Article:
Tighter Liquidity Seen in China Amid Rising Cost of Funds

Liquidity could become even tighter in China as many corporate bonds and local government debt will be required to meet repayment obligations in 2014, according to Coface.

 

The weighted-average lending rate in China picked up slowly in 2013, and this trend should continue into 2014, given market conditions. This should be particularly worrying for small and medium enterprises (SMEs) that, traditionally, have not received abundant credit facilities from banks.

 

Real GDP growth in China in 2014 will remain stable but slow slightly to 7.2% YoY, partly due to higher inflation. The lower government GDP growth target for 2014 is representative of the government’s intention to accelerate reform efforts. Export and investment are expected to improve in light of the global recovery.

 

Acceleration of urbanisation and better local government debt (LGD) management were two key themes highlighted in communication on the Central Economic Work Conference. It is expected that the government will continue to encourage private sector infrastructure investment – particularly in building “networks of cities” in the mid-western and north-eastern regions.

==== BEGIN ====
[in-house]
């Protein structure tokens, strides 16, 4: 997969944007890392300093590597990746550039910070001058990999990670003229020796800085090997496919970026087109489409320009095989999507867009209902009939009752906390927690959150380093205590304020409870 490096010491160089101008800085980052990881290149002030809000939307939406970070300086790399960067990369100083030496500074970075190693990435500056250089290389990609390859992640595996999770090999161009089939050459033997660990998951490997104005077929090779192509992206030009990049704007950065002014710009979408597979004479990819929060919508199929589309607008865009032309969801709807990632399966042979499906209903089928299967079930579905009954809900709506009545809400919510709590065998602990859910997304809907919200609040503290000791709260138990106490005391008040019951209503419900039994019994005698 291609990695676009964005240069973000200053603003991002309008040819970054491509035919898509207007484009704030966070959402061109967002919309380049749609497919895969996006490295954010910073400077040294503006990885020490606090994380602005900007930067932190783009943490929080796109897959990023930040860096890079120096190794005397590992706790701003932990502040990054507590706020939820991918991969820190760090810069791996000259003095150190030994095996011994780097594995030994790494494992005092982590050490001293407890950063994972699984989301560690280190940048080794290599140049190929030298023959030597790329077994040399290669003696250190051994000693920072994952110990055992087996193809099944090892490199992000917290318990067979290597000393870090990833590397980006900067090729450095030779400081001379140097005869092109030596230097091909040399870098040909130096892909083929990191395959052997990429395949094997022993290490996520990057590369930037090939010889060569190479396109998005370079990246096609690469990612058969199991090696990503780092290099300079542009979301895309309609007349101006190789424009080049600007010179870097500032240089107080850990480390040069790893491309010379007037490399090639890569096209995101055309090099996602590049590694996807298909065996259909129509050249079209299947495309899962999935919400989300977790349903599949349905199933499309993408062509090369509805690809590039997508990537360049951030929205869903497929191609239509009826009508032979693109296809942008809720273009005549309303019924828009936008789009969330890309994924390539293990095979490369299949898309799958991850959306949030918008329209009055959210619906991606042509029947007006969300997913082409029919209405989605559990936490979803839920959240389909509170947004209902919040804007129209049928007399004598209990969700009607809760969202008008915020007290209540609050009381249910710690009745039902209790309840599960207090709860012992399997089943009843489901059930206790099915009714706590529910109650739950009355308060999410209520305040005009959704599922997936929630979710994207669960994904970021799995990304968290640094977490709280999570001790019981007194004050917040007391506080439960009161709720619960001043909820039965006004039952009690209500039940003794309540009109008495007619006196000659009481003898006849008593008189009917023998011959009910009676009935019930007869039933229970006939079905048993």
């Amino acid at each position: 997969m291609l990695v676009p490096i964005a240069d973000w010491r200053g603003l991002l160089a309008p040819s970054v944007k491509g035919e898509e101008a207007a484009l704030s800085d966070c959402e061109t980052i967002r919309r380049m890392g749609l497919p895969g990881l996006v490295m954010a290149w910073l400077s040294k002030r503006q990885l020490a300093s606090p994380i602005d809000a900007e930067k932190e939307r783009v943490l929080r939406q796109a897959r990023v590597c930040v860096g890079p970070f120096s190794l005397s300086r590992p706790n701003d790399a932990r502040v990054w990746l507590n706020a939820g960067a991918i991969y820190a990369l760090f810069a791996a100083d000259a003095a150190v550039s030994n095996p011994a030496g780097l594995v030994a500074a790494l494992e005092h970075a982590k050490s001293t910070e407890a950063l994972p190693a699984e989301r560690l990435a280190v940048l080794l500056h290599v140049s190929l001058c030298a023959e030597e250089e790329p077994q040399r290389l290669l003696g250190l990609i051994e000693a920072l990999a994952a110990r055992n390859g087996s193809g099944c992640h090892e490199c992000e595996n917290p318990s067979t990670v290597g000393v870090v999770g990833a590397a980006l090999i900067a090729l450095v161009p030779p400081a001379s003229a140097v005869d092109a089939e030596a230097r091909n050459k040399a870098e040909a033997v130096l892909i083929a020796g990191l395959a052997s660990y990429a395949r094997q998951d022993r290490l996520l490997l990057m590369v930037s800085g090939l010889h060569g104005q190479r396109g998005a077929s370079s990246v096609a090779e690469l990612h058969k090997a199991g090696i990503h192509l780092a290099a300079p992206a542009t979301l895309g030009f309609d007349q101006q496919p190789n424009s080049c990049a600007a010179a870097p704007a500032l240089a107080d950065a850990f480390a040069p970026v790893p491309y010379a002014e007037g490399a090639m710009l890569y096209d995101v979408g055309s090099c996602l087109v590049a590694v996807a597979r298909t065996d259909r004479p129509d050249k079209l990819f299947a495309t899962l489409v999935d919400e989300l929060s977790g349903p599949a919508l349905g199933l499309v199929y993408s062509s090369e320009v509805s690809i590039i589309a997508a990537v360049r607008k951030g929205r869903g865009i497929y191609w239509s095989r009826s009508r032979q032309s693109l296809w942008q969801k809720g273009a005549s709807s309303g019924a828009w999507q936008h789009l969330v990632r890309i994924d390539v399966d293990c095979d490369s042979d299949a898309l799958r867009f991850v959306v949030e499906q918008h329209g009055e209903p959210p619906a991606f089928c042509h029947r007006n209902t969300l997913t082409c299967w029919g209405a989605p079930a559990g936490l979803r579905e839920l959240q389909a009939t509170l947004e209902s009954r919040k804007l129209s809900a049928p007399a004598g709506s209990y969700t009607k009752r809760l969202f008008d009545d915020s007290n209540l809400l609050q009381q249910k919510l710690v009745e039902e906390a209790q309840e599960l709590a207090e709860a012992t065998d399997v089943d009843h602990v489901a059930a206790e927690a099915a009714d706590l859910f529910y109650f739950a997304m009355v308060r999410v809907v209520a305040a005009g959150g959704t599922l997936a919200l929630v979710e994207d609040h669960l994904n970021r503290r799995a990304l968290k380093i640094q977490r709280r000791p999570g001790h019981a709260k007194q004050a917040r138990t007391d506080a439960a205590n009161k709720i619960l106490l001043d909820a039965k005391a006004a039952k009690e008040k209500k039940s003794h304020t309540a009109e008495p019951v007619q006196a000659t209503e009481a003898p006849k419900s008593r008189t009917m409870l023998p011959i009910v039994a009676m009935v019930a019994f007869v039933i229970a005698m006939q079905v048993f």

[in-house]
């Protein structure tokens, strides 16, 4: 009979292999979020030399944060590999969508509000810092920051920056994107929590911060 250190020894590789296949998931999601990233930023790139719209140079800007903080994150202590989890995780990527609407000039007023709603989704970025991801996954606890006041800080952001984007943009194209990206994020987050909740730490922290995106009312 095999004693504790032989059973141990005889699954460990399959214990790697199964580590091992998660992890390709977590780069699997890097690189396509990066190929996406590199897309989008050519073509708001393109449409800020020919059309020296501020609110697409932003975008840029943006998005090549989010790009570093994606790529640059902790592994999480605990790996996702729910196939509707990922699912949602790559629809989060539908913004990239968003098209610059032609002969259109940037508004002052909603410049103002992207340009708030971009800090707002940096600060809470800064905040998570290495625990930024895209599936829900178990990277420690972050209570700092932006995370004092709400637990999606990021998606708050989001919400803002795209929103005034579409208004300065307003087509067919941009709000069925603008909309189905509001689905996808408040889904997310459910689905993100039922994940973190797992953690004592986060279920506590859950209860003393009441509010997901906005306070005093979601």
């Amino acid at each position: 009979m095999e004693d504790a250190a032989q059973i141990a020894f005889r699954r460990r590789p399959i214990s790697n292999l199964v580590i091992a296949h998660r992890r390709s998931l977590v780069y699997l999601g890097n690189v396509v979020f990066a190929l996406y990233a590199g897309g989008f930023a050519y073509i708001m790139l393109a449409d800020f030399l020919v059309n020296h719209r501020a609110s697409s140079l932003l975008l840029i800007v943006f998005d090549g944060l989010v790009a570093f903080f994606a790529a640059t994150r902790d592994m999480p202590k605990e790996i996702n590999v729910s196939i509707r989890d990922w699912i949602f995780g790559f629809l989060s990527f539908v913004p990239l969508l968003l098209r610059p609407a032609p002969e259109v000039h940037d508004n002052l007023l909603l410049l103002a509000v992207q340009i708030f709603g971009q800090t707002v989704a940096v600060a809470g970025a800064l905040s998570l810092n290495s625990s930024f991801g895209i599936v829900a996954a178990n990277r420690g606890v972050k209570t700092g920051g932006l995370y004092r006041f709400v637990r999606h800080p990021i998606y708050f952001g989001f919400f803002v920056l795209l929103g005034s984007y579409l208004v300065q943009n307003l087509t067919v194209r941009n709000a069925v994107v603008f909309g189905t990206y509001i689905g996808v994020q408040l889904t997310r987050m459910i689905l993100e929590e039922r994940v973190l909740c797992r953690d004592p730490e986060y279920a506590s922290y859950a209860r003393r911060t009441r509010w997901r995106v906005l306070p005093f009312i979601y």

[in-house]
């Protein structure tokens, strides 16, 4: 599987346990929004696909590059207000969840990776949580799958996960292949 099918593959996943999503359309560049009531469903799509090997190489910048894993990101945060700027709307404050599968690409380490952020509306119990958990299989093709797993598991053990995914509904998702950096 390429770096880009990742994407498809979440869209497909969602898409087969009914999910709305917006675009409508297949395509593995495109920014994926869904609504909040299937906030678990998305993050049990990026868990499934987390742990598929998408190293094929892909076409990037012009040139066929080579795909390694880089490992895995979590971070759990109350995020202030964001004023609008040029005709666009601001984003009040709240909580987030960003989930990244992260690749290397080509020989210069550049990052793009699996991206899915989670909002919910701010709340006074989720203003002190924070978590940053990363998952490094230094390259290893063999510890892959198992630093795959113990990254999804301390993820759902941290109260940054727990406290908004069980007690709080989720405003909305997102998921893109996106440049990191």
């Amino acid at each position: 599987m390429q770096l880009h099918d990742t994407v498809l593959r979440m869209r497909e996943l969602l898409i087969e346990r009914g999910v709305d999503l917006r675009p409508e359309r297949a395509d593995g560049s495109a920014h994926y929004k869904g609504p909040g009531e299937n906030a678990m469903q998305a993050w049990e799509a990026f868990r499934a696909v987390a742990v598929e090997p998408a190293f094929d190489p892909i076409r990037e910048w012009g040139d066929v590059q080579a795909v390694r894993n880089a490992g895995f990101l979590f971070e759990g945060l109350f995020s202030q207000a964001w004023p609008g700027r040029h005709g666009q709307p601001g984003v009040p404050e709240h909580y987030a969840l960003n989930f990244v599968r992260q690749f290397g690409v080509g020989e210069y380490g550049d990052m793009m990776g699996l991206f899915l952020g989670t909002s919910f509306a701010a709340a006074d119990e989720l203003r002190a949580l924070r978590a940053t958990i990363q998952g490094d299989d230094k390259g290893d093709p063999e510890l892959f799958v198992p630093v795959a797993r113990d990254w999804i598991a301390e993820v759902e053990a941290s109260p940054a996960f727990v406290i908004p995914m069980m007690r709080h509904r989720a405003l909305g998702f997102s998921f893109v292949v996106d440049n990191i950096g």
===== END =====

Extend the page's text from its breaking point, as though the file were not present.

Since the government has already indicated that fiscal policy will remain stable, the private sector is expected to fund these projects.

 

The rising cost of funds will be a key indicator to follow in 2014. With lending rate liberalisation introduced in July 2013, banks’ lending may become more market-based and tightness in the interbank market could translate into higher lending rates.

 

Liquidity could become even tighter as many corporate bonds and local government debt will be required to meet repayment obligations in 2014.

 

The weighted-average lending rate in China picked up slowly in 2013, and this trend should continue into 2014, given market conditions. This should be particularly worrying for small and medium enterprises (SMEs) that, traditionally, have not received abundant credit facilities from banks.

 

Coface notes that 2014 is a year of divergence for the Chinese economy, representing the diverging trends of macro and micro environments.

 

Coface says that while expectations are that there will be many reforms following the Third Plenary Session of the 18th Communist Party of China Central Committee (CPCCC), attention must be paid to the potential negative impacts on the real economy as a result of the reform efforts as well as the credit risks associated with the rising cost of funds.

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